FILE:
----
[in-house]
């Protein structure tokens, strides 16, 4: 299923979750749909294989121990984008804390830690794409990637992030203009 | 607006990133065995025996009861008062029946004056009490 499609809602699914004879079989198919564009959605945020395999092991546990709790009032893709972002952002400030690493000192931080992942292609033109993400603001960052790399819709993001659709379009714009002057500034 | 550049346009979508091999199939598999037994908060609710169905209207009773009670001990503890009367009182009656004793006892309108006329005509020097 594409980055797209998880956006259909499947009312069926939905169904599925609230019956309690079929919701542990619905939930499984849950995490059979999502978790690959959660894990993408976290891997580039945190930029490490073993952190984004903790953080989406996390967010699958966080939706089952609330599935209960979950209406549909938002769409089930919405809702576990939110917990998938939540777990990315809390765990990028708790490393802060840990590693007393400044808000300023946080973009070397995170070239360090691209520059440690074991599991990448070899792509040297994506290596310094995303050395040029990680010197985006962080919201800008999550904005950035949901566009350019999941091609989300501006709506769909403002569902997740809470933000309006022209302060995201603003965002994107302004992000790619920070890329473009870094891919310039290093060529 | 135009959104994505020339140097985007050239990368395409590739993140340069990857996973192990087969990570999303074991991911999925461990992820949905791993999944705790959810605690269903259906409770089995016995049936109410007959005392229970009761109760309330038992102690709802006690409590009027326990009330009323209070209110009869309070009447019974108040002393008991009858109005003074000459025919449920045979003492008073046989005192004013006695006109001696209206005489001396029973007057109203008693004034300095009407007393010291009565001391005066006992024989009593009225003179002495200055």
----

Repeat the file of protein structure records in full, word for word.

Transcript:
[in-house]
């Protein structure tokens, strides 16, 4: 299923979750749909294989121990984008804390830690794409990637992030203009 | 607006990133065995025996009861008062029946004056009490 499609809602699914004879079989198919564009959605945020395999092991546990709790009032893709972002952002400030690493000192931080992942292609033109993400603001960052790399819709993001659709379009714009002057500034 | 550049346009979508091999199939598999037994908060609710169905209207009773009670001990503890009367009182009656004793006892309108006329005509020097 594409980055797209998880956006259909499947009312069926939905169904599925609230019956309690079929919701542990619905939930499984849950995490059979999502978790690959959660894990993408976290891997580039945190930029490490073993952190984004903790953080989406996390967010699958966080939706089952609330599935209960979950209406549909938002769409089930919405809702576990939110917990998938939540777990990315809390765990990028708790490393802060840990590693007393400044808000300023946080973009070397995170070239360090691209520059440690074991599991990448070899792509040297994506290596310094995303050395040029990680010197985006962080919201800008999550904005950035949901566009350019999941091609989300501006709506769909403002569902997740809470933000309006022209302060995201603003965002994107302004992000790619920070890329473009870094891919310039290093060529 | 135009959104994505020339140097985007050239990368395409590739993140340069990857996973192990087969990570999303074991991911999925461990992820949905791993999944705790959810605690269903259906409770089995016995049936109410007959005392229970009761109760309330038992102690709802006690409590009027326990009330009323209070209110009869309070009447019974108040002393008991009858109005003074000459025919449920045979003492008073046989005192004013006695006109001696209206005489001396029973007057109203008693004034300095009407007393010291009565001391005066006992024989009593009225003179002495200055």